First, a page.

Gazprom

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Type Public Limited Company
Traded as RTS:GAZPLSE:OGZD
Founded 1989[1]
Headquarters Moscow, Russia
Key people Victor Zubkov (Chairman), Alexei Miller (Vice-Chairman and CEO)
Revenue US $117.62 billion (2011)[2]
Net Income US $31.67 billion (2011)[3]
Total assets US $302.55 (end 2011)[4]
Employees 393,000 (2012)[5]
Website www.gazprom.com


Global Snapshot

Moscow-based Gazprom is primarily engaged in the operation of gas pipeline systems and gas supply to European countries but is also involved in oil production and refining activities. In 2012 Gazprom was the second largest oil company in the world by production[6] and the world's fifteenth largest publicly listed company.[7] It was also the world's largest gas producer, with average daily production standing at 9.7 million barrels of oil equivalent (boe) per day.[8] Via its subsidiaries and affiliates, the company has operations established in the UK, Serbia, Uzbekistan, Kyrgyzstan, Tajikistan, Vietnam, India, Iraq, Algeria, Libya, Equatorial Guinea, Bolivia and Venezuela, among others.[9]

Russia's significant share of the world's gas makes it the country's most important asset and the Economist magazine suggests that this makes Gazprom arguably its most important company.[10] Founded in 1989, Gazprom grew out of the USSR's Gas Industry Ministry and was part-privatized from 1993 with the large-scale sale of state assets in post-Soviet Russia. The Russian Government holds a controlling stake of just over 50% and former Russian president Dmitri Medvedev previously occupied the post of Gazprom Board Chairman.[11] In total the company operates around 70 fully-owned subsidiaries, including one whose shareholder committee Chairman is former German Chancellor Gerhard Schroder. In addition Gazprom also owns a bank, newspapers, radio stations, television stations, film studios, cinemas and real estate.[12]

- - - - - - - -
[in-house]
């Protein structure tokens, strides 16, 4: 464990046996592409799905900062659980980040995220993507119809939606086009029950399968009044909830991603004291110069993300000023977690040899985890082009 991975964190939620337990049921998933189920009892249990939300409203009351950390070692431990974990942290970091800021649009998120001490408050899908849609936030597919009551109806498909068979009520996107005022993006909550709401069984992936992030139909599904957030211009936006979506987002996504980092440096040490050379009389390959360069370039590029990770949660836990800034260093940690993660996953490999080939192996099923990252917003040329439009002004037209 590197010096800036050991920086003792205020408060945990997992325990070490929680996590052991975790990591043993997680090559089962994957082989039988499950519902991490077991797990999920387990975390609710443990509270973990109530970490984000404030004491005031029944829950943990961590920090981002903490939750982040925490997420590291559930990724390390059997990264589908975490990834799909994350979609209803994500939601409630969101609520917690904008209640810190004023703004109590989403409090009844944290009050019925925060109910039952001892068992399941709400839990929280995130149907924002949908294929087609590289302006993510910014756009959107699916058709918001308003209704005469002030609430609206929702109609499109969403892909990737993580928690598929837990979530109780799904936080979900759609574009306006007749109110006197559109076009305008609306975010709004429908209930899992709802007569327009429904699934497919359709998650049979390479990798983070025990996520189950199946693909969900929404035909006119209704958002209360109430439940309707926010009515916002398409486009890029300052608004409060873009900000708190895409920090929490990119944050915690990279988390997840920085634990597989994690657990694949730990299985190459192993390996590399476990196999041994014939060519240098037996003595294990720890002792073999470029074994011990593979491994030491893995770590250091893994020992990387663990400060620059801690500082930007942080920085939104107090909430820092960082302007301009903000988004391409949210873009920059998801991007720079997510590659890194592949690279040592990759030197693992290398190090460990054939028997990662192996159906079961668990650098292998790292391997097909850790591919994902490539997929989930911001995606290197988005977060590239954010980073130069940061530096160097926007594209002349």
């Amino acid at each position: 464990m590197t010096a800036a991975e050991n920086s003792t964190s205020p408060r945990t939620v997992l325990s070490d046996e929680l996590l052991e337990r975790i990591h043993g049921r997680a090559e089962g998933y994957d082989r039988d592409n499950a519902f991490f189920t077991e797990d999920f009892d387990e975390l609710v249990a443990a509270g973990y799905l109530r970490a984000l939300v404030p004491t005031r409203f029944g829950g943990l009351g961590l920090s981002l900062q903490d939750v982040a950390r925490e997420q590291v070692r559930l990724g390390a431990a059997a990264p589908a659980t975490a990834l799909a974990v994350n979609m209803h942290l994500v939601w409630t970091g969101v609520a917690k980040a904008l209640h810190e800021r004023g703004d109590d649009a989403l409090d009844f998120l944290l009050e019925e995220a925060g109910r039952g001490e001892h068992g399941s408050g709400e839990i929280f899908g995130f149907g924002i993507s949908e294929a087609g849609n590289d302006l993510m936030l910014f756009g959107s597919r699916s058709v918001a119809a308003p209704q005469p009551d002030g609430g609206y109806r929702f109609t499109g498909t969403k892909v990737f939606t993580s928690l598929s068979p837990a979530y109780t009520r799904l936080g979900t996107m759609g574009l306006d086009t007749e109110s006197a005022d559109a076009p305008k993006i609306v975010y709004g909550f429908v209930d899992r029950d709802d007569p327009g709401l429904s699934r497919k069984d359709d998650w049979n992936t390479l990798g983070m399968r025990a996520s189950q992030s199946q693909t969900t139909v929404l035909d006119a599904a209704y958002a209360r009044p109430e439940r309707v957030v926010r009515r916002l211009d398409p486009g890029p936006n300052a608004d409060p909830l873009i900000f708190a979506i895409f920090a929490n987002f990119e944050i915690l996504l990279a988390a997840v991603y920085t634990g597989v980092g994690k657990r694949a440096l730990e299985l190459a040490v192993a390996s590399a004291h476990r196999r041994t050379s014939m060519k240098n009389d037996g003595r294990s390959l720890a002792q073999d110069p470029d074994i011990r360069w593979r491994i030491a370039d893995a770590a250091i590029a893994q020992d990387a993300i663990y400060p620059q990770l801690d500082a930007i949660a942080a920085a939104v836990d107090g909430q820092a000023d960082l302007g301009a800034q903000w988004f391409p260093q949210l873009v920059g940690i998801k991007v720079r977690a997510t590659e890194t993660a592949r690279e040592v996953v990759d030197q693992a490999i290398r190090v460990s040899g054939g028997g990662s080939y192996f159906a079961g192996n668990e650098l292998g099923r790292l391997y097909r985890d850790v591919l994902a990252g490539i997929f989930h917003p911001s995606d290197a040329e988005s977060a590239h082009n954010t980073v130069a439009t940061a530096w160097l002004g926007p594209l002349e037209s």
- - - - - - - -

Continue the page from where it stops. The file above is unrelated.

Gazprom accounts for 18% of the world's gas reserves, 70% of Russian gas reserves and 15% of global gas production. In 2011 Gazprom also presided over 161.7 thousand kilometres (km) of gas pipelines, the largest gas transportation system in the world.[13]

Company Report Highlights

Gazprom's Annual Report for 2010[14] showed a rise of 17.4% in sales between 2009-10, reaching 3,661.7 billion Russian Rubles (approximately US$ 124.4 billion). Net profit also rose by 22.36% in the same period to 775.9 billion RR. Crude oil production increased by 1.3% during the period and gas production by 10.2%.

In natural gas production, the Yamal Peninsula in North West Siberia remained the focus of efforts to implement advanced technology in 2010. Production wells on the peninsula were constructed using heat-insulated pipes that prevented the permafrost from thawing out during the extraction of natural gas. However, efforts were also made to develop conventional projects on the continental shelf such as the Kirinskoye field, as part of the Sakhalin-3 project. The launch of the construction of the Portovaya compressor station in 2010 is hoped to ensure gas transportation through the Nord Stream gas pipeline, the first line of which has been laid. On the international front, Gazprom made discoveries in Algeria (Berkine Basin), drilled a second exploration well at the Dzhel area in Uzbekistan and signed an agreement with France's Total to reassign shares for a project at the Ipati and Aquio blocks in Bolivia.